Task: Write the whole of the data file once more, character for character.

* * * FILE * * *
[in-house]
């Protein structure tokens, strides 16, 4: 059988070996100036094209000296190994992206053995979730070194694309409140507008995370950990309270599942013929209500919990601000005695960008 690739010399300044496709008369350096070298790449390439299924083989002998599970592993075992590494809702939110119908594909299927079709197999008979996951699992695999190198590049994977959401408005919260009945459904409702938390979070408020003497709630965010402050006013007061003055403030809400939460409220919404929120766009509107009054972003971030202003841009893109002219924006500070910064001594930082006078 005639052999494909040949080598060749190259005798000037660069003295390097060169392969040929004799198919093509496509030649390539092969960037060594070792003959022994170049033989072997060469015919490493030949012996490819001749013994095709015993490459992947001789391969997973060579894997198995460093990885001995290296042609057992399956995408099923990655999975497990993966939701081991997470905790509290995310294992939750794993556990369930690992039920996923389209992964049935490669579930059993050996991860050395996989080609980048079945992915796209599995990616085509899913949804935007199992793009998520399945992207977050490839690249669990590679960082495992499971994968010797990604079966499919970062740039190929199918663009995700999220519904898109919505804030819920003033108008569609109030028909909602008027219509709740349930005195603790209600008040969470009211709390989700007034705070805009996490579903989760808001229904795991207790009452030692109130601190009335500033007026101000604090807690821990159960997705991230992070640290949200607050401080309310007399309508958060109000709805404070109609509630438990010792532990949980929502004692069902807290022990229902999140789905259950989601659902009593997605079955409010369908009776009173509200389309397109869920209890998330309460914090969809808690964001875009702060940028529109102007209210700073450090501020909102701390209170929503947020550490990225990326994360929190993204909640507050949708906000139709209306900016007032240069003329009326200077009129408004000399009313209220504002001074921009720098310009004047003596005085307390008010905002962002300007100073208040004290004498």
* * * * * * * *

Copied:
[in-house]
């Protein structure tokens, strides 16, 4: 059988070996100036094209000296190994992206053995979730070194694309409140507008995370950990309270599942013929209500919990601000005695960008 690739010399300044496709008369350096070298790449390439299924083989002998599970592993075992590494809702939110119908594909299927079709197999008979996951699992695999190198590049994977959401408005919260009945459904409702938390979070408020003497709630965010402050006013007061003055403030809400939460409220919404929120766009509107009054972003971030202003841009893109002219924006500070910064001594930082006078 005639052999494909040949080598060749190259005798000037660069003295390097060169392969040929004799198919093509496509030649390539092969960037060594070792003959022994170049033989072997060469015919490493030949012996490819001749013994095709015993490459992947001789391969997973060579894997198995460093990885001995290296042609057992399956995408099923990655999975497990993966939701081991997470905790509290995310294992939750794993556990369930690992039920996923389209992964049935490669579930059993050996991860050395996989080609980048079945992915796209599995990616085509899913949804935007199992793009998520399945992207977050490839690249669990590679960082495992499971994968010797990604079966499919970062740039190929199918663009995700999220519904898109919505804030819920003033108008569609109030028909909602008027219509709740349930005195603790209600008040969470009211709390989700007034705070805009996490579903989760808001229904795991207790009452030692109130601190009335500033007026101000604090807690821990159960997705991230992070640290949200607050401080309310007399309508958060109000709805404070109609509630438990010792532990949980929502004692069902807290022990229902999140789905259950989601659902009593997605079955409010369908009776009173509200389309397109869920209890998330309460914090969809808690964001875009702060940028529109102007209210700073450090501020909102701390209170929503947020550490990225990326994360929190993204909640507050949708906000139709209306900016007032240069003329009326200077009129408004000399009313209220504002001074921009720098310009004047003596005085307390008010905002962002300007100073208040004290004498």